If you’re like us, your kitchen counter looks more like a meth lab than anything else. Between ashwagandha, fish oil, magnesium, CBD, our bevy of tinctures, powders and jars of buttery, sticky adaptogens – these products have given a whole new meaning to the term “supplement.” But during pregnancy, not everything you dose is considered safe for babe. Peep our list below of the add-ons to your diet that are A-OK during pregnancy and those you should skip ’til after babe (reason being is that, for the most part, they haven’t been properly tested). If you have any specific questions on what we’ve outlined below, or anything not on this list, always consult your doctor or healthcare provider.
Dose It UP
1. Prenatal vitamins
These multivitamins that are specially formulated to meet babe’s demand for micronutrients during pregnancy. Observational studies have shown that supplementing with prenatal vitamins reduces the risk of preterm birth and preeclampsia.
This B vitamin plays an integral role in DNA synthesis, red blood cell production and fetal growth and development. Folic Acid is the synthetic form of folate found in supplements. Healthcare providers generally recommend at least 600 micrograms of folate OR folic acid per day to combat risk of neural tube defects and congenital abnormalities
Iron is critical for oxygen transport and healthy growth and development of your baby and the placenta. The need for iron increases significantly during pregnancy, as maternal blood volume increases by about 45 percent. In the United States, the prevalence of iron deficiency in pregnant women is around 18 percent, and 5 percent of these women have anemia, which is associated with preterm delivery, maternal depression, and infant anemia.
The recommended intake of 27 milligrams (mg) iron per day can be met through most prenatal vitamins. However, if you have iron deficiency or anemia, you’ll need higher doses of iron, managed by your doctor.
4. Vitamin D
This fat-soluble vitamin is important for immune function, bone health, and cell division. Vitamin D deficiency during pregnancy has been linked to an increased risk of cesarean section, preeclampsia, preterm birth, and gestational diabetes.
The current recommended intake of vitamin D during pregnancy is 600 IU or 15 mcg per day. However, some experts suggest that vitamin D needs during pregnancy are much higher. Check in with your doctor regarding screening for vitamin D deficiency and proper supplementation.
This mineral plays critical roles in immune, muscle, and nerve function. Magnesium deficiency during pregnancy may increase the risk of chronic hypertension and premature labor. Some studies suggest that supplementing with magnesium may reduce the risk of complications like fetal growth restriction and preterm birth.
Ginger root is commonly used as a spice and herbal supplement. It’s both safe and effective for treating pregnancy-induced nausea and vomiting.
7. Fish oil
Fish oil contains docosahexaenoic acid (DHA) and eicosapentaenoic acid (EPA), two essential fatty acids that are important for baby’s brain development.
These living microorganisms are thought to benefit digestive health. Given increased general awareness of gut health, many parents-to-be turn to probiotics. Many studies have shown that probiotics are safe to take during pregnancy.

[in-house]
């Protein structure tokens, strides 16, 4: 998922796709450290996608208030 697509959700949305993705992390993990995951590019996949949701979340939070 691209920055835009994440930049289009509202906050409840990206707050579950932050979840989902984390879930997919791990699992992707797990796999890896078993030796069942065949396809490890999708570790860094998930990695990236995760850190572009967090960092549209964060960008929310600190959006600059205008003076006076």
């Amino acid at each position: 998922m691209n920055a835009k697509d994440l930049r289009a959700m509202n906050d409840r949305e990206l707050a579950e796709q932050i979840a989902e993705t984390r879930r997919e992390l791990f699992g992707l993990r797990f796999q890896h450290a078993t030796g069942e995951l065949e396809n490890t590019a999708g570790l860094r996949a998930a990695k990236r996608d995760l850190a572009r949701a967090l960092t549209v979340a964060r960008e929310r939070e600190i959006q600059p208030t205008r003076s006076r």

Choline plays a vital role in baby’s brain development and helps to prevent abnormalities of the brain and spine. The current recommended daily allowance of choline during pregnancy (450 mg per day) has been thought to be inadequate and that an intake closer to 930 mg per day
1. Vitamin A
Although this vitamin is extremely important for fetal vision development and immune function (it’s present in your prenatal vitamin), too much vitamin A can be harmful. This accumulation can have toxic effects on the body and lead to liver damage. It can even cause birth defects.
2. Vitamin E
This fat-soluble vitamin plays many important roles in the body and is involved in gene expression and immune function. While vitamin E is very important for health, it’s recommended that you don’t supplement with it.
3. Black cohosh
This member of the buttercup family is used to control hot flashes and menstrual cramps but isn’t safe to take during pregnancy, as it can cause uterine contractions and could induce preterm labor.
This plant is commonly used as a dietary supplement to treat respiratory infections and diarrhea. It contains berberine, which has been shown to worsen jaundice in infants. It can lead to a condition called kernicterus, a rare type of brain damage that can be fatal.
5. Dong quai
This Chinese root has been used for over 1,000 years to treat everything from menstrual cramps to high blood pressure. But when preg, you should avoid dong quai as it may stimulate uterine contractions, raising the risk of miscarriage.
This supplement made from the bark of a tree native to Africa is used as an herbal remedy to treat a range of conditions from erectile dysfunction to obesity. It’s a pregnancy no-no as it has been associated with dangerous side effects like high blood pressure, heart attacks, and seizures.
7. Other herbal supplements considered unsafe during pregnancy
It’s best to avoid the following:
- saw palmetto
- red clover
- blue cohosh
The bottom line….
Doing all the good stuff like eating well, working out, sleeping enough and minimizing stress is the best way to ensure a healthy pregnancy. Although supplements can be necessary and helpful in some circumstances, always check in with your medical provider if you have questions on what to take and how much.